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A drive in the country: drinking, speeding and no seat belts

Make a mental picture of your favorite drive along a rural road: cattails ring a small pond to the right; over to the left, black and white cows mow a sloping pasture; beyond a turn just ahead, corn is well into the magic of growing from small seed to towering stalk in just a few weeks.

It’s an iconic American experience, especially in July when so many of us escape the city’s concrete gridlock for a few days in the quieter countryside.

But a starkly different picture of the rural drive emerges from crash data. Without getting too graphic, imagine a pickup truck barreling down that same road, taking the turn at the corn field too fast and rolling over. No one inside was wearing a seat belt. And the nearest emergency room is 25 miles away.

While metro highways carry the bulk of the traffic, rural roads are far more dangerous by several measures. Just 23 percent of Americans live in rural areas, and their roads carry less than half of the nation’s traffic. Yet they account for more than half of the nation’s vehicular deaths, according to a report issued this year by the U.S. Dept. of Transportation. In 2006, for example, 55 percent of all motor vehicle fatalities occurred in rural crashes.

Rural safety initiative
In a move to reduce deaths on rural roads, the Transportation Department announced last week that the University of Minnesota will house a new national clearinghouse for information about making rural roads safer.

In Minneapolis for the announcement, U.S. Transportation Deputy Secretary Thomas J. Barrett said, “The only way we will cut the number of deaths and injuries on the nation’s roads is by finding a way to get officials the right information at the right time.”

The online clearinghouse was built by the University’s Center for Excellence in Rural Safety. It is intended to give local transportation officials and first responders up-to-date information gleaned from research and from safety efforts around the country. It also aims to alert communities to resources they can tap.

The clearinghouse is part of an overall national rural safety initiative which has $287 million in funding nationwide. The University of Minnesota was chosen for the clearinghouse because its well-established Center for Excellence in Rural Safety was equipped to handle the project. The new site can be seen here.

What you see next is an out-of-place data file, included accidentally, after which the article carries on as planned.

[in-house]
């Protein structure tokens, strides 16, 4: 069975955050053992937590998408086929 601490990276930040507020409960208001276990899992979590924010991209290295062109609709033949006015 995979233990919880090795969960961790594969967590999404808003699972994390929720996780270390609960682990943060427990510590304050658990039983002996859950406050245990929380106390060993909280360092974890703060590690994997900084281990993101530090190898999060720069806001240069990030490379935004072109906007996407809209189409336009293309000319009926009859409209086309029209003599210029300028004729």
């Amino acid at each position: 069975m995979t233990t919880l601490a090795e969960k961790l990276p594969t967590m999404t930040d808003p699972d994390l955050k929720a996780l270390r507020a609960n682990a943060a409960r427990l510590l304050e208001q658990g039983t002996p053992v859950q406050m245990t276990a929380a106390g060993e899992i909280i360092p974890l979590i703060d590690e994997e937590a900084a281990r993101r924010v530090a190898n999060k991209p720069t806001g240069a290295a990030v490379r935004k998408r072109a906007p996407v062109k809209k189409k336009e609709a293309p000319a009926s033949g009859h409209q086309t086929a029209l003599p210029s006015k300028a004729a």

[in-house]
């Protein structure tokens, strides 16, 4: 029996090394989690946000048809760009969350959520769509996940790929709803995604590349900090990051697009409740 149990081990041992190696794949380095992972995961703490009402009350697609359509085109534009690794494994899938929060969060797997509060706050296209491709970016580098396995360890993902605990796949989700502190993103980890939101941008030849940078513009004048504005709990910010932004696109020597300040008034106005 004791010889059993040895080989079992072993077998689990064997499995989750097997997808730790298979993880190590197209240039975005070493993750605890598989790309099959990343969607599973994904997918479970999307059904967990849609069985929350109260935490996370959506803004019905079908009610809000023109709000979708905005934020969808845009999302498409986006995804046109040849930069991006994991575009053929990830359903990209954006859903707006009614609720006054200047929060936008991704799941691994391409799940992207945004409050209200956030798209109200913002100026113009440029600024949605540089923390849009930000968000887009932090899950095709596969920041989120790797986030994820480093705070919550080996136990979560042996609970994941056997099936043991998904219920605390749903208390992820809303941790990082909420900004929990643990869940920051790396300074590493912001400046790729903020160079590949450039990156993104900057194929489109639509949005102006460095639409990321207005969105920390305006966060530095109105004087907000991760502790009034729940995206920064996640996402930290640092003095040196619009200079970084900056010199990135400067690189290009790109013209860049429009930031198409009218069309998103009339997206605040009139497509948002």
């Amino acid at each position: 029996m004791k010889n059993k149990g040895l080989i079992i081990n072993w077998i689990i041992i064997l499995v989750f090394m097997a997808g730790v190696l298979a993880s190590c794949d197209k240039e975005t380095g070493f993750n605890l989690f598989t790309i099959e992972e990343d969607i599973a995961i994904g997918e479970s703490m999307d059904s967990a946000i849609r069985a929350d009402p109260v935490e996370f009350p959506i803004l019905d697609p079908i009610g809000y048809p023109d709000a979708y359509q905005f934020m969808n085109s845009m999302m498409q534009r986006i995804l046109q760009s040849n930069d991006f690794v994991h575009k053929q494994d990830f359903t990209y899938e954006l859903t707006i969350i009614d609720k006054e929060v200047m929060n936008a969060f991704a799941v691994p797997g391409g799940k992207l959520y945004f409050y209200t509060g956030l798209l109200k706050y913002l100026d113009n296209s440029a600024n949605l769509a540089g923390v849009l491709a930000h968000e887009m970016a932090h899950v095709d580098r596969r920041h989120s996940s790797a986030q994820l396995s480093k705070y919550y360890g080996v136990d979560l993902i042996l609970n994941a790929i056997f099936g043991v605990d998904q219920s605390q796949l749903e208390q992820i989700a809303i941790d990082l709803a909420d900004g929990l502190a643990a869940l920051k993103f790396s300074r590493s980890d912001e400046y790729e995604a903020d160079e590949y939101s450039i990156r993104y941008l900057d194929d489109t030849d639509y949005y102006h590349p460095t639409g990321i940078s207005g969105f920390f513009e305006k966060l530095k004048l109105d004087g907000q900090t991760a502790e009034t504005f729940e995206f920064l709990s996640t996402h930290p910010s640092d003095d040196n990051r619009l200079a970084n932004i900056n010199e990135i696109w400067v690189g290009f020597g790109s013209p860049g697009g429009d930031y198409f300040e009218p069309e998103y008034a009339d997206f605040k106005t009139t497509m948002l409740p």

Transportation studies point to several reasons rural roads are so deadly.

One reason is that more rural residents shun seat belts, according to the national report. Last year 84 percent of American in urban areas said they buckle up compared to 78 percent in rural areas. A University of Minnesota study reported in December found that pickup truck drivers were the least likely in the state to use the belts.

Another factor highlighted in the national report was speeding. In 2006, 12,190 drivers involved in fatal crashes were speeding; 57 percent were in rural areas.

A third factor was drinking and driving. Of the deaths involving impaired driving crashes in 2006, 58 percent were in rural areas.

Safety goals
The lethal sum of these factors is that rural drivers made up 62 percent of total drivers in the nation found to have been drinking, speeding and driving without seat belts.

Finally, help is not as readily available on rural roads. Seventy-two percent of drivers who died en route to a hospital in 2006 were in rural areas.

National officials say much can be done to reduce the risks of death on rural roads. They are promoting the need to buckle up, sobriety checkpoints, crackdowns on speeding and greater deployment of ignition interlocks to combat drunk driving by repeat offenders.

Goals aimed at the vehicles themselves include more stability control to prevent rollovers and measures such as side curtain airbags to protect people during rollovers.

Another set of goals has to do with creating safer and smarter roads. Beyond improvements such as straightening out dangerous curves, researchers are developing high-tech fixes too. In Montana, for example, they are working on animal detection systems that warn drivers when deer and elk are on the highway. University of Minnesota researchers are testing technology that could reduce collisions at rural intersections lacking traffic signals. In Iowa, steps are underway to reduce night-time collisions at intersections with poor lighting.

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